History Hoydens

Example

Historical Romance Writers Dishing the Dirt on Research

29 May 2008

Life in a Medieval City

The words “medieval romance” conjure up notions of courts and castles, knights and horses. The truth is, by the late Middle Ages, there were thriving urban areas full of people who never lived in a castle nor galloped into battle.

My June release, INNOCENCE UNVEILED, takes place in such a city, Ghent, then in the duchy of Flanders, now located in Belgium. Although the city surrounded the Count’s castle, it had urban problems we recognize: crime, overcrowding, and dirty streets among them.

In the 14th century, Flanders was the cloth-making powerhouse of the continent. Responsible for the second of the basic necessities (food, clothing, and shelter), the city imported the wool grown on the backs of English sheep by the ton. The export of this wool was so important to England (and the tax on it so important to the government) that the Lord Speaker of the House of Lords sat on a “Woolsack,” actually a sort of ottoman stuffed with wool, until just two years ago.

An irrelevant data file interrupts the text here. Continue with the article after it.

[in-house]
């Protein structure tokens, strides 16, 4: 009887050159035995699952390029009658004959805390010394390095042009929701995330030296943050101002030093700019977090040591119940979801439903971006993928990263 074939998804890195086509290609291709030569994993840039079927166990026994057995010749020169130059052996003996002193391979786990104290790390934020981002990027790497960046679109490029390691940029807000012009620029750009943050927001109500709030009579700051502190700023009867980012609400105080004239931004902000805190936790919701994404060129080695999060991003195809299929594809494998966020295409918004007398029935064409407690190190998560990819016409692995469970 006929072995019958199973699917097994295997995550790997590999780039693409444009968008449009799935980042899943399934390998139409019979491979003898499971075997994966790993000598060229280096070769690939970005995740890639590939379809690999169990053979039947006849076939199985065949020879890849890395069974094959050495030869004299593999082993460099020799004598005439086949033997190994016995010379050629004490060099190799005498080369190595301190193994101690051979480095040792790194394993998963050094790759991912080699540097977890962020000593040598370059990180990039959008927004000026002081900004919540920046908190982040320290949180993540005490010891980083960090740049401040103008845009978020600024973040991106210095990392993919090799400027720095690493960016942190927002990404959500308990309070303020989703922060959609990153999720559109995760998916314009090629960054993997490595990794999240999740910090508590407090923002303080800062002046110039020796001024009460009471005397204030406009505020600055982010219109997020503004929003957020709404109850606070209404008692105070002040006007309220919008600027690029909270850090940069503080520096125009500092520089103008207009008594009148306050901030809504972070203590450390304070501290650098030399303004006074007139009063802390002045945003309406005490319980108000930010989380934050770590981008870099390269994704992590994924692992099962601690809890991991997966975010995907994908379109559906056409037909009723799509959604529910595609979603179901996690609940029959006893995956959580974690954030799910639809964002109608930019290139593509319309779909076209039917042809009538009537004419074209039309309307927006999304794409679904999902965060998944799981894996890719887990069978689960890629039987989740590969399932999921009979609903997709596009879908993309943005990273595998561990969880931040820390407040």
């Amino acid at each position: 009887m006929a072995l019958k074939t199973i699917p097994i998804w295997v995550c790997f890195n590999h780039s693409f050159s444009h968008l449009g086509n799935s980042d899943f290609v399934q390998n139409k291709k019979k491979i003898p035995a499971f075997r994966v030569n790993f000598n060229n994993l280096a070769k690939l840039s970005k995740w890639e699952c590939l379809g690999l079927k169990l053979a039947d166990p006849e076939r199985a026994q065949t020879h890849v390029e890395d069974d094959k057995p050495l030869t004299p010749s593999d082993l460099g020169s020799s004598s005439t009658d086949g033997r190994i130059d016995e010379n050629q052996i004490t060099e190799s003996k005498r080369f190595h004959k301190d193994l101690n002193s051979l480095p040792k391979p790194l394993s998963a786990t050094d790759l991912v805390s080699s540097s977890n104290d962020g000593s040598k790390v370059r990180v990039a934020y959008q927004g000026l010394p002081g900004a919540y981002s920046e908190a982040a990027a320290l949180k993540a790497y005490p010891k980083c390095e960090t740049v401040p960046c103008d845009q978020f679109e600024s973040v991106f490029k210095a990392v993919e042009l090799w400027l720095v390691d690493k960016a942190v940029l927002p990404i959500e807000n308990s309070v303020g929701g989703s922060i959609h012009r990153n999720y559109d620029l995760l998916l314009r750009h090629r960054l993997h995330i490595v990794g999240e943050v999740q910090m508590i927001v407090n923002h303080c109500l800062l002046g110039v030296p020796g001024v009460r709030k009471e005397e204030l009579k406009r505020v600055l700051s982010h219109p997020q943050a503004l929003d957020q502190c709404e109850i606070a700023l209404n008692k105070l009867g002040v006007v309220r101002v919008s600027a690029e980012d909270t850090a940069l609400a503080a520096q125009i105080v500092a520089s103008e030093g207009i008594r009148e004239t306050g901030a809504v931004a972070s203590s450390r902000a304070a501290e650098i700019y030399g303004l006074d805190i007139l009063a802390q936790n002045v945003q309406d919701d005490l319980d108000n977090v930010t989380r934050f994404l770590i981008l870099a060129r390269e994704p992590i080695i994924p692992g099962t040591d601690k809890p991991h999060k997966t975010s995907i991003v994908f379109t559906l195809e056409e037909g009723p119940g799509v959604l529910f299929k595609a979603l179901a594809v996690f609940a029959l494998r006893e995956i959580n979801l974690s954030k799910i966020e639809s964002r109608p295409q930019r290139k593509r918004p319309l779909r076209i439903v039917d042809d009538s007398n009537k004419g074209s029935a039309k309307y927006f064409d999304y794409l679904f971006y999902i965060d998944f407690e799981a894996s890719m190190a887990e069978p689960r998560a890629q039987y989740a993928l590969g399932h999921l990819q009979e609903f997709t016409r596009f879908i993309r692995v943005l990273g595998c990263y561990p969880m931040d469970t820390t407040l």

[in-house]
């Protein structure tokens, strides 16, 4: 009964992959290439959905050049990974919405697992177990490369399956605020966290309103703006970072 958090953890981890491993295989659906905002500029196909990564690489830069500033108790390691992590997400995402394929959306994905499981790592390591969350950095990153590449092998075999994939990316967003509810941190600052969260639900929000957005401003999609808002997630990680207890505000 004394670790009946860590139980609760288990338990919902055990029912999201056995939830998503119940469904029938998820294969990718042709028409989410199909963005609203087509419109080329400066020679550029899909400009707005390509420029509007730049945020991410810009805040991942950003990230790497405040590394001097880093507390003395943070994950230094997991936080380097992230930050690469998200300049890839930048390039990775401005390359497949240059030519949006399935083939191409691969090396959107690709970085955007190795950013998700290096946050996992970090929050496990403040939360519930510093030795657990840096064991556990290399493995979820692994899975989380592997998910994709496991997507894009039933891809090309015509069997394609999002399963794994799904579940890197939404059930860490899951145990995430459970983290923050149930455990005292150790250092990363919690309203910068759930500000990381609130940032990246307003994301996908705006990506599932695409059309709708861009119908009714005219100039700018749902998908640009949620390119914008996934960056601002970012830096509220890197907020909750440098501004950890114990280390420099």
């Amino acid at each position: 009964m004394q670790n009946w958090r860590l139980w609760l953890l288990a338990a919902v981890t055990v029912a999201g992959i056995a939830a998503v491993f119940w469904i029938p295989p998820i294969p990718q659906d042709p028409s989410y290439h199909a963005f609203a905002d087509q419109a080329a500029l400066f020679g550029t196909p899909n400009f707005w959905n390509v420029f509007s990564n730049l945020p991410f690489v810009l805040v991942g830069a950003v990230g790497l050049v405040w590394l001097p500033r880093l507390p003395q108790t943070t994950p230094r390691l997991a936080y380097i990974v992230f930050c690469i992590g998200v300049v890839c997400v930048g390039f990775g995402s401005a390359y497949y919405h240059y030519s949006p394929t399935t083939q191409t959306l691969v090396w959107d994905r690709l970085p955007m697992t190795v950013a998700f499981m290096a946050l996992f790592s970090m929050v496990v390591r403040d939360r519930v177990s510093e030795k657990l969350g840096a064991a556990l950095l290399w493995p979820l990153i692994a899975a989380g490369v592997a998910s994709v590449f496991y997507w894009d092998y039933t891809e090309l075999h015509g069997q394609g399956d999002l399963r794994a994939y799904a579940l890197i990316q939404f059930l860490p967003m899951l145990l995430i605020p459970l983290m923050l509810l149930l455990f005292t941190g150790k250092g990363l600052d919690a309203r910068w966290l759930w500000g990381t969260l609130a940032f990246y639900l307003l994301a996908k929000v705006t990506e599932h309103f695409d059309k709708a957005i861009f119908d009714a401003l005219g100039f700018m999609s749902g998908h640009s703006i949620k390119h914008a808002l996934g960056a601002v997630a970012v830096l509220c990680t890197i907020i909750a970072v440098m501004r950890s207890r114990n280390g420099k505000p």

When they got this wondrous wool, the cloth makers of Ghent went to work spinning it into gold for their coffers. There was a guild for each part of the process: weaving, dying, and so on. The spinners (or spinsters) were the most poorly paid of the workers. (Need I add they were all women?)

The drapers were the hub of this activity. Like the “piecework” of the early days of the textile trade in this country, they sold and bought each segment of the process. For example, the draper would sell wool to the spinsters and buy back the yarn they spun at a higher price.

The work rules of the guilds were as strict as our present day unions, designed to preserve quality of the goods as well as working conditions. Cloth with a particular “trade mark” (the origin of our modern word) developed a reputation for quality that kept the price high.